The photo is out of focus. She’s not looking at the camera, but there’s a tension in her jaw that pulls her face back ever-so-slightly giving her the faintest echo of a double chin and betraying the fact that she knows she’s being photographed.
All things considered, it’s not a great picture. Still, it’s my late Grandma Sharon as photographed by my grandfather on a visit to the Catskills in the 1940s, and it’s one of my favorites. She died when I was only twelve, but I found this photograph just a few years ago in a box of her keepsakes from her pre-kid days. Today it sits in our house, framed and in a place of honor where I smile at it daily.
Now I’d like to direct your attention to a picture of my sister-in-law that a lot of people saw nothing wrong with…
It’s a picture that appeared in the Fall 2012 catalogue for Brahmin handbags. Only, it’s not exactly her. At least, not as we know and love her.
Before I go further I want to be clear: This isn’t a post about best practices or bloggers rights. Those issues are arguably at play here, no doubt, so it might seem like that’s what this post is about for a second while I give you the back story, but just bear with me, okay? Because what I’m getting to is something that affects all of us, truly, and not just those of us publishing our lives online.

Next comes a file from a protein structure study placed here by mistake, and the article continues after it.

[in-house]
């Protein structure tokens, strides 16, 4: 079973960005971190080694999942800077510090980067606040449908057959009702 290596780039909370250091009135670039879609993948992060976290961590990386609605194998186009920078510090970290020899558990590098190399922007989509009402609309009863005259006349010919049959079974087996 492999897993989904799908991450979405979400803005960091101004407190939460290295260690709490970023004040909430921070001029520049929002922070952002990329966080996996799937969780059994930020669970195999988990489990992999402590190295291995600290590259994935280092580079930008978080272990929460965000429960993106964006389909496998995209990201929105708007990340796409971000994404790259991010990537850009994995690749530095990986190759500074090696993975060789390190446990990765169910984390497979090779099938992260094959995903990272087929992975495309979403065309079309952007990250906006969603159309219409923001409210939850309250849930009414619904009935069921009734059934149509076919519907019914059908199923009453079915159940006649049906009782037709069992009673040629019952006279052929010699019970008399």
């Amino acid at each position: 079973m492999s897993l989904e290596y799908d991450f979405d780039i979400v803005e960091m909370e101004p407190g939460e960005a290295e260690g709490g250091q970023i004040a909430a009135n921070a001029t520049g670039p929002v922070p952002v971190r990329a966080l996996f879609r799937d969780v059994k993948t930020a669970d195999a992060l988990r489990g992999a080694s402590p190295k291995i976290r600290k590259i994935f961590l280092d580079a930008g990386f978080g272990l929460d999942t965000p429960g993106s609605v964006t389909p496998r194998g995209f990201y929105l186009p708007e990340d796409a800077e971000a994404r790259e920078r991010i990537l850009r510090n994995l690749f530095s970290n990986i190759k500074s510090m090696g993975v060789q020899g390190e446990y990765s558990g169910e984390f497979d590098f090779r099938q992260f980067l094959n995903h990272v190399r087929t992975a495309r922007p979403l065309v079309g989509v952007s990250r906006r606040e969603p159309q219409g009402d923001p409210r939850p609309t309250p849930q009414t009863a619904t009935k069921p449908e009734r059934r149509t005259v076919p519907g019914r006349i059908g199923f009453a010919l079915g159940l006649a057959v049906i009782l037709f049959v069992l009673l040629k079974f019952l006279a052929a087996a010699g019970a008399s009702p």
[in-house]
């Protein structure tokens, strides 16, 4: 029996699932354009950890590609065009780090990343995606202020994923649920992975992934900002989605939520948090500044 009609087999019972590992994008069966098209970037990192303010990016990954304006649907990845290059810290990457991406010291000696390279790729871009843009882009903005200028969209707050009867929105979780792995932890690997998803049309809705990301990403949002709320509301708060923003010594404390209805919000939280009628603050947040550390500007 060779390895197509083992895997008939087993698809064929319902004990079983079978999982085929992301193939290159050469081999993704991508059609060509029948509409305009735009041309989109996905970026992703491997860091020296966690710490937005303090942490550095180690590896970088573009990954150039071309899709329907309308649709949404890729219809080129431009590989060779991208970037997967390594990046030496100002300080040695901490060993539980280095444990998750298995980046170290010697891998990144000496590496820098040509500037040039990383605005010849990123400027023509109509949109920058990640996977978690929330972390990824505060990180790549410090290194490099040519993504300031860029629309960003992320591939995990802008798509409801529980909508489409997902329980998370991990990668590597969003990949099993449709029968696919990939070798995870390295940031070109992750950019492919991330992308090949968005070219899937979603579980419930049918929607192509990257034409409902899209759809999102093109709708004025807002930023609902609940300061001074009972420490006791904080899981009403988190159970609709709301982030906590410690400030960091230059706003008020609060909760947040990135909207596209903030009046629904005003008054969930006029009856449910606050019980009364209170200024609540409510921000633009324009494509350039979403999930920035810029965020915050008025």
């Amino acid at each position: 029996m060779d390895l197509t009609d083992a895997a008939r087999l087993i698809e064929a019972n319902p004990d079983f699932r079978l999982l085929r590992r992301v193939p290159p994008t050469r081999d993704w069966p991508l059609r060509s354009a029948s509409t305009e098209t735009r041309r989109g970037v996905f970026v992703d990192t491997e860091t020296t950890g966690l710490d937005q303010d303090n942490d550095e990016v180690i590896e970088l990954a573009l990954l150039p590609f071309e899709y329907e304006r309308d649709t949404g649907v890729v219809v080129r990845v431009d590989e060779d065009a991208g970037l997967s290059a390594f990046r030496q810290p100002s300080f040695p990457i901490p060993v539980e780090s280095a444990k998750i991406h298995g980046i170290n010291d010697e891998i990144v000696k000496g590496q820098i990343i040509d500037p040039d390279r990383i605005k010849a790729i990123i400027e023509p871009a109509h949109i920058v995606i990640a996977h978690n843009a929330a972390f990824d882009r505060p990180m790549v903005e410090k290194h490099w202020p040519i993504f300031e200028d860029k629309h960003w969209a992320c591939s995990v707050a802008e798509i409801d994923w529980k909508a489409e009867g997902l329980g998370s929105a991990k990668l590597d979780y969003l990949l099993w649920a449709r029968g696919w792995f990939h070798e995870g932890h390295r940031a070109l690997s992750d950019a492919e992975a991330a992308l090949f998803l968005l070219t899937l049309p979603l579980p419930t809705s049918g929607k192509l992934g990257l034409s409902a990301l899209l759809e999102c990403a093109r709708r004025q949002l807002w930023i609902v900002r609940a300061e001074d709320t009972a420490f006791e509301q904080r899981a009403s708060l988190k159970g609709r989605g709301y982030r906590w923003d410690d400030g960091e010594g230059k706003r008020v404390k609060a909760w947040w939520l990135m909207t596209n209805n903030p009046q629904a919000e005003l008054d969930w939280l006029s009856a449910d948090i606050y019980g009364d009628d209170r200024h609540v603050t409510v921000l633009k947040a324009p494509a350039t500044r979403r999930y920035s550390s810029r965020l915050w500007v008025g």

My sister-in-law Maegan owns and operates the fashion/lifestyle site …loveMaegan, where she often advocates positive body image and being happy with what you’ve got…so much so that her book on the topic, tentatively titled Rock Your Assets, is due out next year. Recently, she was one of a number of popular fashion bloggers Brahmin invited to submit self-styled outfit photos of themselves featuring the line’s fall offerings. In exchange for their photos, whether chosen for the catalogue or not, the bloggers would keep the bags. Maegan had successfully partnered with Brahmin on her blog (and theirs) in the past, so she gladly put together a few looks, signed a contract giving Brahmin the rights to her photos, and, per their agreement featured the fall line on her site.